Materials with New Design for Improved Lithium Ion Batteries

13. Thermodynamics and kinetics of lithiation and delithiation of high capacity anode materials at elevated temperatures

  • Contact:

    Professor Dr. Martin Winter (JP13.3)
    Westfälische Wilhelms-Universität Münster

    Professor Dr. Hellmut Eckert (JP13.1)
    Westfälische Wilhelms-Universität Münster

    Professor Dr. Guido Schmitz (JP13.2)
    Westfälische Wilhelms-Universität Münster

Temperature management is a costly and energy consuming necessity in today’s Liion batteries. The majority of organic solvent and gel based electrolytes in Li-ion batteries is instable above 60°C and carries an inherent risk for disaster, which has to be reduced by additional technological features.The most promising high capacity anode materials like silicon and tin outperform graphite by a factor of 10 in capacity, but show rater poor reversibility of the lithiation and delithiation process. A smooth and uniform lithiation and delithiation is hindered by unfortunate thermodynamics and kinetic limitations. In close cooperation with the theory-oriented workgroups Prof. Schmid-Fetzer (Clausthal Zellerfeld), Prof. Rettenmayr (Jena), Prof. Song (Beijing) and through them also with Neugebauer (Düsseldorf), we aim to develop a Li-ion battery system, which will use lithiation and delithiation of high capacity anode materials at elevated temperatures (60°C-200°C). Thus, by variation of te mperature and material structure and composition, we will be able to investigate the yet not understood phase changes during the lithiation process with two essential methods: 1. by NMR, which is currently the only method to detect changes in the local environment of lithium in bulk materials. 2. by atomic probe analysis to allow detection of the composition of these materials with atomic resolution. On this base, thermodynamic and kinetic models will be built, to shed light on phase changes during lithiation and delithiation. Our final goal is to use the predictions, derived from the reality checked kinetic and thermodynamic modeling, to develop a high capacity anode material without the current limitations on reversibility. In the far end, we will reach a battery system that can be reliably used at elevated temperatures and would not rely on a complex temperature management system used in today’s batteries for electro mobility applications.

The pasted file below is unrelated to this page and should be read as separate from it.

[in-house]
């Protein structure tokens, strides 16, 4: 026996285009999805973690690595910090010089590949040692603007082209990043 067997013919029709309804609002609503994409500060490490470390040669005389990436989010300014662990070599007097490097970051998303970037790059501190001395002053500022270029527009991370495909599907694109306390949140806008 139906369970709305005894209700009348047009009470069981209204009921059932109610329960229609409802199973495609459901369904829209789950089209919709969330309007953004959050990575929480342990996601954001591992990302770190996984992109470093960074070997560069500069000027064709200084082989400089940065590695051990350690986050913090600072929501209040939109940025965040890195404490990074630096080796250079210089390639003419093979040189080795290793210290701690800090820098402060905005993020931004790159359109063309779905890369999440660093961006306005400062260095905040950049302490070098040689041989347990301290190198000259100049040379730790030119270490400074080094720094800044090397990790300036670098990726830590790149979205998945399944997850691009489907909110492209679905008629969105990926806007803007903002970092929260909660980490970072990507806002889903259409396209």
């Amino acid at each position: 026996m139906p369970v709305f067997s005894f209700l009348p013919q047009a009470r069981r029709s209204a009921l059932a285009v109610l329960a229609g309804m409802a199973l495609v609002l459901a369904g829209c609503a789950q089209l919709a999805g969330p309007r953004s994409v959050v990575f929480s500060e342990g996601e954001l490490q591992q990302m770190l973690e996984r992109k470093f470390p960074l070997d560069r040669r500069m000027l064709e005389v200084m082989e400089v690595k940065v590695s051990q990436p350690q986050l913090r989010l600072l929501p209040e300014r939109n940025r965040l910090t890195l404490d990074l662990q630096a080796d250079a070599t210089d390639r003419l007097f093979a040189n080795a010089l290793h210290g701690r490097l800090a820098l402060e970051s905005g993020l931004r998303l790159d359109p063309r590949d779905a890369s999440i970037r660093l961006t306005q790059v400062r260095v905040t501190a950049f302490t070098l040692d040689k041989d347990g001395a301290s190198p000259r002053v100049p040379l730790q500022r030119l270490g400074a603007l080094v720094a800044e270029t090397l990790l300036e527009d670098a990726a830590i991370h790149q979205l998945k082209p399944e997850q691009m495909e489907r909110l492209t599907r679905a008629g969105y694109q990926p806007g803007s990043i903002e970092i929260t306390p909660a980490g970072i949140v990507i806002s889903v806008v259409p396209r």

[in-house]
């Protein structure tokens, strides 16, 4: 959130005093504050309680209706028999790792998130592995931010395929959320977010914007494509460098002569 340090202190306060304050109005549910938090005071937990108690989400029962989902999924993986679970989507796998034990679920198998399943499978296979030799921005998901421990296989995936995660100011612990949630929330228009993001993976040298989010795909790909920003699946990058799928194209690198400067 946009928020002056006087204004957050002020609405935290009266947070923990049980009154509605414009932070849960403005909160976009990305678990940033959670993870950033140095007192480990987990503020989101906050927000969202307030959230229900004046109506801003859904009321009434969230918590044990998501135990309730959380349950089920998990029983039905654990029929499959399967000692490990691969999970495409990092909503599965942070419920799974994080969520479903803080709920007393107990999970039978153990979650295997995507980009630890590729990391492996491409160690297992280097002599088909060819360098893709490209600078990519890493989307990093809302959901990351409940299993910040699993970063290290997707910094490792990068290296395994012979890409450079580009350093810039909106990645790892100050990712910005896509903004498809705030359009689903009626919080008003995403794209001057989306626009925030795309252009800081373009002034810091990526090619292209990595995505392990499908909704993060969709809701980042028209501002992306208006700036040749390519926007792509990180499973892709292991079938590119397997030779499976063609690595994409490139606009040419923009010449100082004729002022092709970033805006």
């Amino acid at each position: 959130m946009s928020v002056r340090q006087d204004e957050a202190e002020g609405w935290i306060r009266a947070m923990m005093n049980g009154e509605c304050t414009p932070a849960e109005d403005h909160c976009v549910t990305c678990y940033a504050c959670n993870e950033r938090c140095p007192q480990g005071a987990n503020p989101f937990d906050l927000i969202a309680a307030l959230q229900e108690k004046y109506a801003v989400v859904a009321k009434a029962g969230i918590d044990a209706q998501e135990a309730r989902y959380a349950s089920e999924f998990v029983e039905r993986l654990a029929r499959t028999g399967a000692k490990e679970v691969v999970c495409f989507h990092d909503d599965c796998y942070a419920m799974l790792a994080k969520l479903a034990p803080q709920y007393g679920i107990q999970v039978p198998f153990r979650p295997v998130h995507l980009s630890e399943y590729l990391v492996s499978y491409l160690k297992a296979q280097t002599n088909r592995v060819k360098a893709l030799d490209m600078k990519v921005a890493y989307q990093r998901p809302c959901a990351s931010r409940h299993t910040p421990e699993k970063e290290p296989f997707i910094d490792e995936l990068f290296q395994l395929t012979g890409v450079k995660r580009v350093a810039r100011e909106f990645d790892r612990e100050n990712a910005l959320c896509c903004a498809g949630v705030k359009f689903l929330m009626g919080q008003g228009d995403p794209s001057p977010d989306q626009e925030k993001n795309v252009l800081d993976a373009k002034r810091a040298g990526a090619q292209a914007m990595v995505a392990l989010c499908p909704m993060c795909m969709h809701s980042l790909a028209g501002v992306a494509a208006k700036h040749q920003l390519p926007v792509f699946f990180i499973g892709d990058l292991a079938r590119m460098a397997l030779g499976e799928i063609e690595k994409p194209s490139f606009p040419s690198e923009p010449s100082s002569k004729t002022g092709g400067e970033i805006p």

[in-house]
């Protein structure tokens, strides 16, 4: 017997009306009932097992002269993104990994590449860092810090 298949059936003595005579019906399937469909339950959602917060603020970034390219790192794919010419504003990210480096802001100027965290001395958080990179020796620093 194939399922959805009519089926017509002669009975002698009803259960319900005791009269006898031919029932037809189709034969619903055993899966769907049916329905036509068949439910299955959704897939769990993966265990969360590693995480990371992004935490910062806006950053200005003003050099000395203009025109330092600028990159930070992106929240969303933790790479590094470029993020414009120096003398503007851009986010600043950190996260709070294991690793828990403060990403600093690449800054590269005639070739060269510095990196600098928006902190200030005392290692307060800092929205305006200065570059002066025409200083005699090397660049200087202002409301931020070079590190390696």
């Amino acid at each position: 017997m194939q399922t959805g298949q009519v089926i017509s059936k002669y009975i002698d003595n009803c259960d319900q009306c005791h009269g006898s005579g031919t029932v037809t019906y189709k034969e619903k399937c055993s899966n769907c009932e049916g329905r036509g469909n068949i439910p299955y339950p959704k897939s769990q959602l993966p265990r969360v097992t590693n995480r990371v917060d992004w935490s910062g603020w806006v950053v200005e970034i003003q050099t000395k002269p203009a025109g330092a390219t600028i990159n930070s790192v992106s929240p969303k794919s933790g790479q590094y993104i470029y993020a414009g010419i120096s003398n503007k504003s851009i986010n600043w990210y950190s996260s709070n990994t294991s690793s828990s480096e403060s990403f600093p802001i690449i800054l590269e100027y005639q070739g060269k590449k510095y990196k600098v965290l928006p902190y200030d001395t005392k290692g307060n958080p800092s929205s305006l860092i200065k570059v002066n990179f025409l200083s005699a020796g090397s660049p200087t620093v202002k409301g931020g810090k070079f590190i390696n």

Subproject 1 (Prof. Eckert)

Subproject 2 (Prof. Schmitz)

Subproject 3 (Prof. Winter)